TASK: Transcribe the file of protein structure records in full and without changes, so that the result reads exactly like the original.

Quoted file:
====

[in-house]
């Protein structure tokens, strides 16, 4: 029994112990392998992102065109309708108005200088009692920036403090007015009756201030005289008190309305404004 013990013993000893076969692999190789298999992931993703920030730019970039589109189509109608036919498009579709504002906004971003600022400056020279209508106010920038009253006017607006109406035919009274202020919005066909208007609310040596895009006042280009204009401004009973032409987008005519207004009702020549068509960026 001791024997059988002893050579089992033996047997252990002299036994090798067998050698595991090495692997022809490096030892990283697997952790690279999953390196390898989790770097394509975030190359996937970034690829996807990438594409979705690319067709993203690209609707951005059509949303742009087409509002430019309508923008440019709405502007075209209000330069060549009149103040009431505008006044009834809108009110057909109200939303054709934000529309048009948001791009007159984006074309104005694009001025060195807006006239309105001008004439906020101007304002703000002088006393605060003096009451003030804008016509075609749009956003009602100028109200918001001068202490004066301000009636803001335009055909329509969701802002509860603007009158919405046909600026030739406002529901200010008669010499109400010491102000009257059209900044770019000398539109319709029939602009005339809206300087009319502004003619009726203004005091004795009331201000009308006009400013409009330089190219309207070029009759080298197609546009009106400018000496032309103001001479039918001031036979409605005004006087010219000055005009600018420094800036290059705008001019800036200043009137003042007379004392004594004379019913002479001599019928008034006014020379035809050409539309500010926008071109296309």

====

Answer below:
[in-house]
């Protein structure tokens, strides 16, 4: 029994112990392998992102065109309708108005200088009692920036403090007015009756201030005289008190309305404004 013990013993000893076969692999190789298999992931993703920030730019970039589109189509109608036919498009579709504002906004971003600022400056020279209508106010920038009253006017607006109406035919009274202020919005066909208007609310040596895009006042280009204009401004009973032409987008005519207004009702020549068509960026 001791024997059988002893050579089992033996047997252990002299036994090798067998050698595991090495692997022809490096030892990283697997952790690279999953390196390898989790770097394509975030190359996937970034690829996807990438594409979705690319067709993203690209609707951005059509949303742009087409509002430019309508923008440019709405502007075209209000330069060549009149103040009431505008006044009834809108009110057909109200939303054709934000529309048009948001791009007159984006074309104005694009001025060195807006006239309105001008004439906020101007304002703000002088006393605060003096009451003030804008016509075609749009956003009602100028109200918001001068202490004066301000009636803001335009055909329509969701802002509860603007009158919405046909600026030739406002529901200010008669010499109400010491102000009257059209900044770019000398539109319709029939602009005339809206300087009319502004003619009726203004005091004795009331201000009308006009400013409009330089190219309207070029009759080298197609546009009106400018000496032309103001001479039918001031036979409605005004006087010219000055005009600018420094800036290059705008001019800036200043009137003042007379004392004594004379019913002479001599019928008034006014020379035809050409539309500010926008071109296309």